Review and Reflection

Pupils across the School have enjoyed off-timetable sessions allowing them to engage in Review & Reflect sessions. This is the second time the sessions have run at the School, with the aim to give all tutors and tutees time together to speak about progress and targets. Pupils reflect on their engagement and progress with their academic learning and personal development, through both curricular and co-curricular activities, with Year 11 also having the opportunity to discuss preliminary option choices and thoughts about future careers. 

Each year group had one or two additional sessions led by staff and students. A fantastic team of Upper School and Year 11 leaders from our Environment Society and Eco-Committee took the Lower School through an exploration of David Attenborough's A Life on our Planet. It was lovely to hear them rave afterwards about how impressed they were by the enthusiasm of our Year 7s and 8s in the post-viewing discussion. 

Ms Seed and Mrs Wattley led brilliant sessions for our Year 9 and 10 pupils, encouraging them to critically approach their own use of social media through clips of The Social Dilemma in discussion focus groups. They asked themselves challenging questions about whether we have become the product, and how much this should be of concern.

The Minority Students' Union put together a coordinated viewing and reflection session on the incredibly powerful film, 13th, for Year 11 and Upper School students. Their discussion centred on how the systems for justice operate here and now. They posed the vital question: what will be the shape of things to come? It was an immensely meaningful exploration of the issues at hand.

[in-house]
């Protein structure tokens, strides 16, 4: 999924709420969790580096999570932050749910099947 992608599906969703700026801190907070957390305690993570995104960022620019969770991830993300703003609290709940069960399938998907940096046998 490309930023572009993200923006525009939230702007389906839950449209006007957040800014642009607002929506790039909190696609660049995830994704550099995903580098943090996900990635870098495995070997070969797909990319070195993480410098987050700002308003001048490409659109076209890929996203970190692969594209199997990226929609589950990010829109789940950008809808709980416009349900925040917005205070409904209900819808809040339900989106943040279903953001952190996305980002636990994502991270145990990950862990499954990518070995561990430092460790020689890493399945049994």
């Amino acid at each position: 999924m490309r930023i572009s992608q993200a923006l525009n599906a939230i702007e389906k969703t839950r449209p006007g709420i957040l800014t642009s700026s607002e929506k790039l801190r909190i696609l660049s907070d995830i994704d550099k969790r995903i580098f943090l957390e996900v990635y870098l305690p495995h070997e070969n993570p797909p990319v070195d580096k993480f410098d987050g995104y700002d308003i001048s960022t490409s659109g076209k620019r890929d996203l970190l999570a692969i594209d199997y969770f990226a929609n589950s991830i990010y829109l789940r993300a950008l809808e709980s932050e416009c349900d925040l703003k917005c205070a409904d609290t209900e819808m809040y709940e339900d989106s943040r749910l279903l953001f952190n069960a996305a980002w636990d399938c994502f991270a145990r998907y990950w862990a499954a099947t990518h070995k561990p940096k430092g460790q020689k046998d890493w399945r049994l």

In the Performing to Potential session led by Mr English, Year 7 and 8 pupils considered ways to own and grow their potential in a number of ways, including how to make the very best of opportunities to play to their strengths and perform at their very best to show what they are made of. 

Year 9 and 10 pupils listened to a talk by Mr Keeler on the Psychology of Failure which explained that failure is not something to be scared of, but rather, with the right mindset, a way to identify areas where growth and improvement are possible. Using findings from research to back up the guidance, students were advised to embrace failure rather than hide from it.

All round, it was an incredibly inspiring and constructive day. We were so proud of how our pupils engaged with the topics at hand and embraced the opportunity to take in such positive and potentially long-lasting lessons.